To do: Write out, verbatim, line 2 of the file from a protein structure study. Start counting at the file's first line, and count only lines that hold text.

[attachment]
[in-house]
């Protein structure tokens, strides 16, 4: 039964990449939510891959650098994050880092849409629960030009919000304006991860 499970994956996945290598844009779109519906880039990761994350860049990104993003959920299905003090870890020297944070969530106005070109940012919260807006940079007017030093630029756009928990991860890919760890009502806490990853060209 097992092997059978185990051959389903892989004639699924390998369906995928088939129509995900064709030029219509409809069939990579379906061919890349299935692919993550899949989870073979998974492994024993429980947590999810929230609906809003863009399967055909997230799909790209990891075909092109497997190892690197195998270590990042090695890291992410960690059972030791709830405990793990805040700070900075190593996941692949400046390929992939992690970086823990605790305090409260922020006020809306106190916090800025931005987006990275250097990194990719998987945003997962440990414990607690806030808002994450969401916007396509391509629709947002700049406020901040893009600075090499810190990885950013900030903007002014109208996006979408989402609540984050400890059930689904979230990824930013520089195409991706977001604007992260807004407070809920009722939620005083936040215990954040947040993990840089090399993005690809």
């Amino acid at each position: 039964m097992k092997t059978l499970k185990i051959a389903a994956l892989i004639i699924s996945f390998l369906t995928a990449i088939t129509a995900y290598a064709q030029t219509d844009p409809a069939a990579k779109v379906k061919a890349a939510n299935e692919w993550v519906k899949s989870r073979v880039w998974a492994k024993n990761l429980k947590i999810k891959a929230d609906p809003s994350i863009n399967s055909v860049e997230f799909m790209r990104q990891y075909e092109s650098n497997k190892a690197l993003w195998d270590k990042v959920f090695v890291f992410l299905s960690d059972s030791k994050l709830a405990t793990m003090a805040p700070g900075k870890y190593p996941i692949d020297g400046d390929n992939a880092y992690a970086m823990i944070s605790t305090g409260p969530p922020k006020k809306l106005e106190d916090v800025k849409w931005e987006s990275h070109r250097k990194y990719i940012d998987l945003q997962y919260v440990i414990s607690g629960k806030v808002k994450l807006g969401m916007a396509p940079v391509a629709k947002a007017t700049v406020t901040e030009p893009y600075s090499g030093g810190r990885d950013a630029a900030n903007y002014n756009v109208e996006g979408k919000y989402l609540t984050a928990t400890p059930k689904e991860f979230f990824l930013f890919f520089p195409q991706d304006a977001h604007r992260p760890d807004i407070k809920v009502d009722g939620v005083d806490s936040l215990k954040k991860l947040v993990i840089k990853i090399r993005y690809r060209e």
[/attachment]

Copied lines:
């Protein structure tokens, strides 16, 4: 039964990449939510891959650098994050880092849409629960030009919000304006991860 499970994956996945290598844009779109519906880039990761994350860049990104993003959920299905003090870890020297944070969530106005070109940012919260807006940079007017030093630029756009928990991860890919760890009502806490990853060209 097992092997059978185990051959389903892989004639699924390998369906995928088939129509995900064709030029219509409809069939990579379906061919890349299935692919993550899949989870073979998974492994024993429980947590999810929230609906809003863009399967055909997230799909790209990891075909092109497997190892690197195998270590990042090695890291992410960690059972030791709830405990793990805040700070900075190593996941692949400046390929992939992690970086823990605790305090409260922020006020809306106190916090800025931005987006990275250097990194990719998987945003997962440990414990607690806030808002994450969401916007396509391509629709947002700049406020901040893009600075090499810190990885950013900030903007002014109208996006979408989402609540984050400890059930689904979230990824930013520089195409991706977001604007992260807004407070809920009722939620005083936040215990954040947040993990840089090399993005690809």